The Meaning Of Specter's Defection

Some pretty tight analysis from Steve Benen:

...talk of a "filibuster-proof" Democratic majority is a stretch. For one thing, Norm Coleman just received a powerful reminder incentive to keep his legal fight going for as long as humanly possible. For another, the Democratic caucus, even at 60, still has Ben Nelson and Evan Bayh to consider.

But if reaching the 60-vote threshold doesn't make Arlen Specter's big switch "huge," what makes today's news a seismic political shift? It's further evidence of a Republican Party in steep decline, driven by a misguided ideological rigidity. Indeed, Specter suggested as much in his statement: "Since my election in 1980, as part of the Reagan Big Tent, the Republican Party has moved far to the right."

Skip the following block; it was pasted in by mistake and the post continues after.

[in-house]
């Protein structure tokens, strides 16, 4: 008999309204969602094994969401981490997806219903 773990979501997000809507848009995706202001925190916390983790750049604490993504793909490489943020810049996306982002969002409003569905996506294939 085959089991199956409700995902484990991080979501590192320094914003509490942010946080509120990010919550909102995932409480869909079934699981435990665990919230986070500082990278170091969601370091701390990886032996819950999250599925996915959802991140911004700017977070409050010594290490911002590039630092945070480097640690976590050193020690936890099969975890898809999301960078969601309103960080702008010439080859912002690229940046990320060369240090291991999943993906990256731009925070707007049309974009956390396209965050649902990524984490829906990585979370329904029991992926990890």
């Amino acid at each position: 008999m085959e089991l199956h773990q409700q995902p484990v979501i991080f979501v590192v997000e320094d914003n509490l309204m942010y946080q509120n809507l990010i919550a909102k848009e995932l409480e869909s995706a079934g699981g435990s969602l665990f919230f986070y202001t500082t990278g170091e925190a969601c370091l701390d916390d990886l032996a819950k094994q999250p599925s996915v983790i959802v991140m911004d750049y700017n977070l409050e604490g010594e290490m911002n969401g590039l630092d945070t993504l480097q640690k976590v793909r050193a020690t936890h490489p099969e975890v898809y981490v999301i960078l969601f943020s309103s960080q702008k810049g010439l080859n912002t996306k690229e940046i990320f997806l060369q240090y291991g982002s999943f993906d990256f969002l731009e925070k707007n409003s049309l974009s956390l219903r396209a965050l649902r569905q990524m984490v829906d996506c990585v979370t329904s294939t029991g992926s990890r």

Basically. It's much more significant for the GOP than the Dems. I think getting 60 will still be a challenge. But Republicans face a more existential problem--not becoming the party of "We wuz robbed."

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Ta-Nehisi Coates is a national correspondent at The Atlantic, where he writes about culture, politics, and social issues. He is the author of the memoir The Beautiful Struggle.

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